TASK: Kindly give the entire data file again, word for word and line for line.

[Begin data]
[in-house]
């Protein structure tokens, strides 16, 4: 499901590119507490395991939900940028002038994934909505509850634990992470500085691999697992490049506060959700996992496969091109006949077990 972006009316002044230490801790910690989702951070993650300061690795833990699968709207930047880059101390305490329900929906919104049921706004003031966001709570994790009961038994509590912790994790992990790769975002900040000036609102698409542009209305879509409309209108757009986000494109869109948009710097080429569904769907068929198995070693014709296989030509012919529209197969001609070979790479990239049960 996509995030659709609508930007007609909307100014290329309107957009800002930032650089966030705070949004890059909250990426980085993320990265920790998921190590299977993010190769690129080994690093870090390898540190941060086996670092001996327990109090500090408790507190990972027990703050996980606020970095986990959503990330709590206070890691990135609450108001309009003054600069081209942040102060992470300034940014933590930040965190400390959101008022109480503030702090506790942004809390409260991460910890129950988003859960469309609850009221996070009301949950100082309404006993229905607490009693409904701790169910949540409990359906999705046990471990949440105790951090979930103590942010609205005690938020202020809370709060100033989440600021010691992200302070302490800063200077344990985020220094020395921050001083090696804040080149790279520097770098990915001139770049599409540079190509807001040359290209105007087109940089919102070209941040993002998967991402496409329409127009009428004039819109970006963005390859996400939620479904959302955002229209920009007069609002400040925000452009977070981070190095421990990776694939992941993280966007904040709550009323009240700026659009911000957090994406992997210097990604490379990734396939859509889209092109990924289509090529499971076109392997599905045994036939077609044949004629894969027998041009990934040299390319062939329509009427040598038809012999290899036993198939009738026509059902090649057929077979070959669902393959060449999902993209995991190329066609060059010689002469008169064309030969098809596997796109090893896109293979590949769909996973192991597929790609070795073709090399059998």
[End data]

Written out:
[in-house]
């Protein structure tokens, strides 16, 4: 499901590119507490395991939900940028002038994934909505509850634990992470500085691999697992490049506060959700996992496969091109006949077990 972006009316002044230490801790910690989702951070993650300061690795833990699968709207930047880059101390305490329900929906919104049921706004003031966001709570994790009961038994509590912790994790992990790769975002900040000036609102698409542009209305879509409309209108757009986000494109869109948009710097080429569904769907068929198995070693014709296989030509012919529209197969001609070979790479990239049960 996509995030659709609508930007007609909307100014290329309107957009800002930032650089966030705070949004890059909250990426980085993320990265920790998921190590299977993010190769690129080994690093870090390898540190941060086996670092001996327990109090500090408790507190990972027990703050996980606020970095986990959503990330709590206070890691990135609450108001309009003054600069081209942040102060992470300034940014933590930040965190400390959101008022109480503030702090506790942004809390409260991460910890129950988003859960469309609850009221996070009301949950100082309404006993229905607490009693409904701790169910949540409990359906999705046990471990949440105790951090979930103590942010609205005690938020202020809370709060100033989440600021010691992200302070302490800063200077344990985020220094020395921050001083090696804040080149790279520097770098990915001139770049599409540079190509807001040359290209105007087109940089919102070209941040993002998967991402496409329409127009009428004039819109970006963005390859996400939620479904959302955002229209920009007069609002400040925000452009977070981070190095421990990776694939992941993280966007904040709550009323009240700026659009911000957090994406992997210097990604490379990734396939859509889209092109990924289509090529499971076109392997599905045994036939077609044949004629894969027998041009990934040299390319062939329509009427040598038809012999290899036993198939009738026509059902090649057929077979070959669902393959060449999902993209995991190329066609060059010689002469008169064309030969098809596997796109090893896109293979590949769909996973192991597929790609070795073709090399059998």